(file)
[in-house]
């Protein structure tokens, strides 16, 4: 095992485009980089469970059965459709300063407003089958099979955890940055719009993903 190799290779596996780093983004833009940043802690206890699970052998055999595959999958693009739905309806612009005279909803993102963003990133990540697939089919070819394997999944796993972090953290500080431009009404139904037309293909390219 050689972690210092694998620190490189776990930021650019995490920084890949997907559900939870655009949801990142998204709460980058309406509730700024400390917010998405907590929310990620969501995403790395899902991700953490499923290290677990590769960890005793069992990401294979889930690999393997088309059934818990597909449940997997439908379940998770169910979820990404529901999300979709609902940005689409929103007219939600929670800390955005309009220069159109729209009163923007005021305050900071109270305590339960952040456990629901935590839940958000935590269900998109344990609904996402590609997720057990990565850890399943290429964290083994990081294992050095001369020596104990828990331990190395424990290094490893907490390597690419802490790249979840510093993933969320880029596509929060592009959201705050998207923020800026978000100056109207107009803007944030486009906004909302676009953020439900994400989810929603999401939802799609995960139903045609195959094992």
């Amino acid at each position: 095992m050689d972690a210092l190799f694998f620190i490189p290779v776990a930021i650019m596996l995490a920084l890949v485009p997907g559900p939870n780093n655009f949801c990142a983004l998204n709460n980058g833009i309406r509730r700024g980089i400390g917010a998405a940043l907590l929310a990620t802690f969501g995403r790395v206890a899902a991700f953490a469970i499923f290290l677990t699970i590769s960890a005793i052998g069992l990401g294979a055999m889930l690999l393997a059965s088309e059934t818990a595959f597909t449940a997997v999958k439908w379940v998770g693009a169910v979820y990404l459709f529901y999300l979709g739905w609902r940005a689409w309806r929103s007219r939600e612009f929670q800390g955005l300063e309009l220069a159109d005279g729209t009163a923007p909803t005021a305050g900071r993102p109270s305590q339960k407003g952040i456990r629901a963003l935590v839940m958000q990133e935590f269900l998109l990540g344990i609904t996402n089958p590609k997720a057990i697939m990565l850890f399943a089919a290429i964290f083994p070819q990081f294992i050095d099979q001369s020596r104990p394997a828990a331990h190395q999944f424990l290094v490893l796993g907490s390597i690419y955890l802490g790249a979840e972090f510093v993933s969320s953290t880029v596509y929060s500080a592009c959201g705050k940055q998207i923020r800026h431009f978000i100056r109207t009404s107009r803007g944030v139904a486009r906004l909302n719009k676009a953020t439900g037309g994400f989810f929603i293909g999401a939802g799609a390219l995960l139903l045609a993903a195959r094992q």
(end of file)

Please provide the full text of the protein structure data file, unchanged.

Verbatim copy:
[in-house]
């Protein structure tokens, strides 16, 4: 095992485009980089469970059965459709300063407003089958099979955890940055719009993903 190799290779596996780093983004833009940043802690206890699970052998055999595959999958693009739905309806612009005279909803993102963003990133990540697939089919070819394997999944796993972090953290500080431009009404139904037309293909390219 050689972690210092694998620190490189776990930021650019995490920084890949997907559900939870655009949801990142998204709460980058309406509730700024400390917010998405907590929310990620969501995403790395899902991700953490499923290290677990590769960890005793069992990401294979889930690999393997088309059934818990597909449940997997439908379940998770169910979820990404529901999300979709609902940005689409929103007219939600929670800390955005309009220069159109729209009163923007005021305050900071109270305590339960952040456990629901935590839940958000935590269900998109344990609904996402590609997720057990990565850890399943290429964290083994990081294992050095001369020596104990828990331990190395424990290094490893907490390597690419802490790249979840510093993933969320880029596509929060592009959201705050998207923020800026978000100056109207107009803007944030486009906004909302676009953020439900994400989810929603999401939802799609995960139903045609195959094992």
């Amino acid at each position: 095992m050689d972690a210092l190799f694998f620190i490189p290779v776990a930021i650019m596996l995490a920084l890949v485009p997907g559900p939870n780093n655009f949801c990142a983004l998204n709460n980058g833009i309406r509730r700024g980089i400390g917010a998405a940043l907590l929310a990620t802690f969501g995403r790395v206890a899902a991700f953490a469970i499923f290290l677990t699970i590769s960890a005793i052998g069992l990401g294979a055999m889930l690999l393997a059965s088309e059934t818990a595959f597909t449940a997997v999958k439908w379940v998770g693009a169910v979820y990404l459709f529901y999300l979709g739905w609902r940005a689409w309806r929103s007219r939600e612009f929670q800390g955005l300063e309009l220069a159109d005279g729209t009163a923007p909803t005021a305050g900071r993102p109270s305590q339960k407003g952040i456990r629901a963003l935590v839940m958000q990133e935590f269900l998109l990540g344990i609904t996402n089958p590609k997720a057990i697939m990565l850890f399943a089919a290429i964290f083994p070819q990081f294992i050095d099979q001369s020596r104990p394997a828990a331990h190395q999944f424990l290094v490893l796993g907490s390597i690419y955890l802490g790249a979840e972090f510093v993933s969320s953290t880029v596509y929060s500080a592009c959201g705050k940055q998207i923020r800026h431009f978000i100056r109207t009404s107009r803007g944030v139904a486009r906004l909302n719009k676009a953020t439900g037309g994400f989810f929603i293909g999401a939802g799609a390219l995960l139903l045609a993903a195959r094992q």